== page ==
The timeline of events in The Empire Strikes Back is left unclear by the film itself, so how much time actually passes in the Star Wars movie? After the action-packed Battle of Hoth opening, the Rebel heroes each go their separate ways. Luke Skywalker and R2-D2 head to Dagobah for Luke’s Jedi training, while Han, Leia, Chewbacca, and C-3PO desperately trying to evade the Imperial fleet. The Empire Strikes Back switches between the two storylines, but doesn’t explain when they’re happening in relation to one another. How long was Luke’s training on Dagobah? How many days were Han and Leia on the run from Darth Vader before he intercepted them on Bespin?
Click the button below to start this article in quick view.
In most cases, non-movie material from the current Star Wars canon and original Expanded Universe (aka Legends) clears up questions like these without any ambiguity. Unfortunately, the amount of time that passes in The Empire Strikes Back is one of the few exceptions. No complete timeframe has been established for the film in the current canon, but one can be extrapolated through various sources. Legends, however, does definitively explain the amount of time that passes in the film.
The most helpful resource in determining The Empire Strikes Back’s timeline is the Legends-era book Star Wars: The Essential Atlas. This guide states the exact years, months, and days of the movie’s first and final scenes, according to the Galactic Standard Calendar and Great ReSynchronization notation system. The first scene in The Empire Strikes Back takes place on 38:6:6 (the sixth day of the sixth month of 3 ABY), and the film ends on 38:7:7, meaning that in the Expanded Universe, The Empire Strikes Back takes place over the course of exactly a month.
With the Legends timeframe in mind, it isn’t unreasonable to assume that the same amount of time passes in the current canon’s version of The Empire Strikes Back. Without a guidebook to directly give the dates, one must look to other sources. The most direct reference to a timeframe in canon comes from the anthology book From a Certain Point of View: The Empire Strikes Back. In Obi-Wan’s story, he describes Luke’s Jedi training as having lasted only a few weeks. According to specifications found in Star Wars: Millennium Falcon Deluxe Book and Model Set, the Millennium Falcon’s life support and consumable supply could last up to two months, which would allow Han and Leia’s plotline to fit within this timeframe as well.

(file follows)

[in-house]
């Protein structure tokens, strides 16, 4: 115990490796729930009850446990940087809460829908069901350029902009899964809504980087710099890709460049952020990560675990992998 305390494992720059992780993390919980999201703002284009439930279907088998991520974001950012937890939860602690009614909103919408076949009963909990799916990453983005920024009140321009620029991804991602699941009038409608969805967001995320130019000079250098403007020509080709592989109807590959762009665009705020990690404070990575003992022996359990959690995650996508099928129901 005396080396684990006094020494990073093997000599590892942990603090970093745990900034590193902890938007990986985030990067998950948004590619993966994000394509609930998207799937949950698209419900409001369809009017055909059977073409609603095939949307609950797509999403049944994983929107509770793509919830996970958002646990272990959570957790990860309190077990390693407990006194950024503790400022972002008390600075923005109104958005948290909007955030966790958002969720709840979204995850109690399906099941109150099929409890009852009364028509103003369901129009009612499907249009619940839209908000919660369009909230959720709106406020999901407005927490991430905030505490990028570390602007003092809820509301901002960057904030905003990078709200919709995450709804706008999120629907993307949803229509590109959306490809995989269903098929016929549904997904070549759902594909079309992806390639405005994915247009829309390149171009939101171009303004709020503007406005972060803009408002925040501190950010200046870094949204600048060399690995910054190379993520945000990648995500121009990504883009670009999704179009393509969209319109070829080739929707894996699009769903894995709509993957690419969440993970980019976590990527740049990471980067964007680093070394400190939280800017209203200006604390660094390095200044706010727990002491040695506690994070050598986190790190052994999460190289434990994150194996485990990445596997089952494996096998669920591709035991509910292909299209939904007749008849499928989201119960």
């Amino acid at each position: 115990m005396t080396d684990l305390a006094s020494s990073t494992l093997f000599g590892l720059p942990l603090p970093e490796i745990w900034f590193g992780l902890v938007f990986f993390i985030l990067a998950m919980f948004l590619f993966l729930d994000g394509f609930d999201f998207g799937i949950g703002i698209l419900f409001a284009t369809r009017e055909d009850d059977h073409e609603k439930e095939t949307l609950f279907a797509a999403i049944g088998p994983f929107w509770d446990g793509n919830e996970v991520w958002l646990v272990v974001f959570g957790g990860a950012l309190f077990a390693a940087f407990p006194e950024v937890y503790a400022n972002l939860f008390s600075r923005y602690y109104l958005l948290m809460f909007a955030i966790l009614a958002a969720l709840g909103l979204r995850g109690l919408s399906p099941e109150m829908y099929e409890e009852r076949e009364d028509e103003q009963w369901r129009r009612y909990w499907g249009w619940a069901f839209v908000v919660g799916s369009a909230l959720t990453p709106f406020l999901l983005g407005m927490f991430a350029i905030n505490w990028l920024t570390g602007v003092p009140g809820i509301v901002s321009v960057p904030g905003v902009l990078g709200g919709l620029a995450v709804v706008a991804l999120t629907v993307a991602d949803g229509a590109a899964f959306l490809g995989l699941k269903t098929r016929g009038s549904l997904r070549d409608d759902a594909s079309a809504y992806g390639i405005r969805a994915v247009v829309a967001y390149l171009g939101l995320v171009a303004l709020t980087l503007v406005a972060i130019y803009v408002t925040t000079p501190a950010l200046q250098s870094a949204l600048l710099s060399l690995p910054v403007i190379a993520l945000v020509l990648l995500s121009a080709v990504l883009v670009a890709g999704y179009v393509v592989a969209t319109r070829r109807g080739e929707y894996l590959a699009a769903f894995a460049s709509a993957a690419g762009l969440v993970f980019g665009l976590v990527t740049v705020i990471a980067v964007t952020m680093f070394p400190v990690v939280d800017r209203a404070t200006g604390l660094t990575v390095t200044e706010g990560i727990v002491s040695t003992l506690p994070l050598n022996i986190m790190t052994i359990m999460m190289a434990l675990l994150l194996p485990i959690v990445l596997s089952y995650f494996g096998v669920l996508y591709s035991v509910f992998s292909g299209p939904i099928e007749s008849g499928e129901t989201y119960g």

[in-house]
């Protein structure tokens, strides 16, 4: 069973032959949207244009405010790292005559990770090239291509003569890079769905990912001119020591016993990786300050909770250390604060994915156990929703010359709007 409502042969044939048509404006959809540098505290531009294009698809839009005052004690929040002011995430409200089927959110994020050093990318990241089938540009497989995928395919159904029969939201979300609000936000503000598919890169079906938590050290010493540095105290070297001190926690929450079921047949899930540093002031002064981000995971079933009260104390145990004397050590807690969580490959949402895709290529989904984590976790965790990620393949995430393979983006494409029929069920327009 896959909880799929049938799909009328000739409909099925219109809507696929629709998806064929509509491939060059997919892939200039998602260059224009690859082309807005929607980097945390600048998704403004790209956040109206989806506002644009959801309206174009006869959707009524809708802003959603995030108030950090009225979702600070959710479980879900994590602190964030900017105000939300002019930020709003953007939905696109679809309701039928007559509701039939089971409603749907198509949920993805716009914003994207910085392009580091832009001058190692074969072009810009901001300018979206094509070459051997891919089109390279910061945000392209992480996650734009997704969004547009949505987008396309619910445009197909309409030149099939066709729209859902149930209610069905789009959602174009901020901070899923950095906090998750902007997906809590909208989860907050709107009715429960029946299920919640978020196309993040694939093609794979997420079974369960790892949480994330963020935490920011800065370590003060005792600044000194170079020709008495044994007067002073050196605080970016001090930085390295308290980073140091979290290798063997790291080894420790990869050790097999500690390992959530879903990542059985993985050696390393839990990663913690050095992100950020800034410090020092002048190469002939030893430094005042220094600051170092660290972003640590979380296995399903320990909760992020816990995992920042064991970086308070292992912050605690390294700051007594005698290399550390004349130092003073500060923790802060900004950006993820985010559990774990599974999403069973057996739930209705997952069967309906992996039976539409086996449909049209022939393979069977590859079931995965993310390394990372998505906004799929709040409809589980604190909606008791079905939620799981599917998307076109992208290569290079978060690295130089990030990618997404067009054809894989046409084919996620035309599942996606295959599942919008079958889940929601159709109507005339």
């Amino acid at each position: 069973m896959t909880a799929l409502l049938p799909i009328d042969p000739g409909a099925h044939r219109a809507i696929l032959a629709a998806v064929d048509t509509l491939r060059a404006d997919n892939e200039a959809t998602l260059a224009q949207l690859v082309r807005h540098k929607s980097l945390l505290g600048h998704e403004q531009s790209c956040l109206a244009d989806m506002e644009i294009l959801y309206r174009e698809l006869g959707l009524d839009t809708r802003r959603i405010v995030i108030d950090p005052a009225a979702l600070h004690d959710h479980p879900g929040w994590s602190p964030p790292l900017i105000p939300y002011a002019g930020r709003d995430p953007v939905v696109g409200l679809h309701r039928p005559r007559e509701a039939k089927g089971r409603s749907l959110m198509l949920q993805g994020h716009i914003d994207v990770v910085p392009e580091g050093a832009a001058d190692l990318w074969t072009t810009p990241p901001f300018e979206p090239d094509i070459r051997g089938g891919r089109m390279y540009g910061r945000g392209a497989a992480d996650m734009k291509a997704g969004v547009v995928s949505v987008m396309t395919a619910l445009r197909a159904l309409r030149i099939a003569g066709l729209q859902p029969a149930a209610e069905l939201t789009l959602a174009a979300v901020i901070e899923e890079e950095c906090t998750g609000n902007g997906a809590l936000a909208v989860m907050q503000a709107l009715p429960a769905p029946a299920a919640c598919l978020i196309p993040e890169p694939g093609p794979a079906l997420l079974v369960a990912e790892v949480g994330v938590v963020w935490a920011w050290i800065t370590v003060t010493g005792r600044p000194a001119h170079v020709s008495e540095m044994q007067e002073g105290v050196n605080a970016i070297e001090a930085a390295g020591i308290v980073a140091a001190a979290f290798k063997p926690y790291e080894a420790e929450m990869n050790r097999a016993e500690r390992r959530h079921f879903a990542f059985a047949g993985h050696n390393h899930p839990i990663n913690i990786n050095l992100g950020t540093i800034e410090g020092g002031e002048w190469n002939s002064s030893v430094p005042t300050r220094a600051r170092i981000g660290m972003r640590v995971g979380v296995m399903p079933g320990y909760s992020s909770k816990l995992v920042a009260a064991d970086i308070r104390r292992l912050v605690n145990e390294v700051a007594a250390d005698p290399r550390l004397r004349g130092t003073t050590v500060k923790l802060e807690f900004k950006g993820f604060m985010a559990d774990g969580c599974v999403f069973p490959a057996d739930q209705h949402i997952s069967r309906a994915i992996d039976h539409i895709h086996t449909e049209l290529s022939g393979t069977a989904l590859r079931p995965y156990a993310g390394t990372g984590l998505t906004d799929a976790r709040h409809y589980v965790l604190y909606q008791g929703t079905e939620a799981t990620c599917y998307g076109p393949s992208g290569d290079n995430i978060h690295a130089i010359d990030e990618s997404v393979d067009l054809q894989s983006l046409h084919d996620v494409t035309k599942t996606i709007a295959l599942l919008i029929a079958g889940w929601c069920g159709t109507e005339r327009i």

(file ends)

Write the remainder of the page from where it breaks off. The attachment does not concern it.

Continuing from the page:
Considering how much growth the characters of The Empire Strikes Back go through over the course of the movie, this timeframe makes sense. For Han and Leia, their affection for each other grows significantly between their time on Hoth and arrival on Bespin, more than it could have in a matter of days. In Luke’s case, his tutelage may have been brief, but it allowed him to hold his own against the more experienced Darth Vader for a short time. Yoda’s training also taught Luke enough of the basics that he could finish his path to Jedi Knighthood on his own before facing Vader again.
Next: Every Upcoming Star Wars Movie & Release Date
Titan Comics Introduces The Most Twisted Way To Get Superpowers
About The Author